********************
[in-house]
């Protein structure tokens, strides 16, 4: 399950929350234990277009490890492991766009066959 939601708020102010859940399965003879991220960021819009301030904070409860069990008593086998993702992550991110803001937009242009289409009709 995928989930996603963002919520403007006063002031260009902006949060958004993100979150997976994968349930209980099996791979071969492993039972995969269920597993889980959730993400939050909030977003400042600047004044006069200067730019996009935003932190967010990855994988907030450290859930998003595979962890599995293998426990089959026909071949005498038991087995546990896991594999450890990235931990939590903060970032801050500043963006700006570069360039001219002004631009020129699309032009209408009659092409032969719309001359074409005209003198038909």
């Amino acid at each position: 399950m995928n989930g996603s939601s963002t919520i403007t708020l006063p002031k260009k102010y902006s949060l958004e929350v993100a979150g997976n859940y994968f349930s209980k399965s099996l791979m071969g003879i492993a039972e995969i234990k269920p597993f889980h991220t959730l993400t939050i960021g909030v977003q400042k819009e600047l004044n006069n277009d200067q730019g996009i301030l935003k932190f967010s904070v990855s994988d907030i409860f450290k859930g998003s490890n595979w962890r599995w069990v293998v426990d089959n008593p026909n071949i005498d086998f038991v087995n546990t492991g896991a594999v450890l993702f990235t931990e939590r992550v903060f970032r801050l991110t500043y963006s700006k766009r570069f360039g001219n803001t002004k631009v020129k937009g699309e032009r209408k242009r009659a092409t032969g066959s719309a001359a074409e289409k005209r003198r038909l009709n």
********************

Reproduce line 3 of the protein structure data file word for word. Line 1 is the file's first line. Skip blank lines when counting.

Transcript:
């Amino acid at each position: 399950m995928n989930g996603s939601s963002t919520i403007t708020l006063p002031k260009k102010y902006s949060l958004e929350v993100a979150g997976n859940y994968f349930s209980k399965s099996l791979m071969g003879i492993a039972e995969i234990k269920p597993f889980h991220t959730l993400t939050i960021g909030v977003q400042k819009e600047l004044n006069n277009d200067q730019g996009i301030l935003k932190f967010s904070v990855s994988d907030i409860f450290k859930g998003s490890n595979w962890r599995w069990v293998v426990d089959n008593p026909n071949i005498d086998f038991v087995n546990t492991g896991a594999v450890l993702f990235t931990e939590r992550v903060f970032r801050l991110t500043y963006s700006k766009r570069f360039g001219n803001t002004k631009v020129k937009g699309e032009r209408k242009r009659a092409t032969g066959s719309a001359a074409e289409k005209r003198r038909l009709n």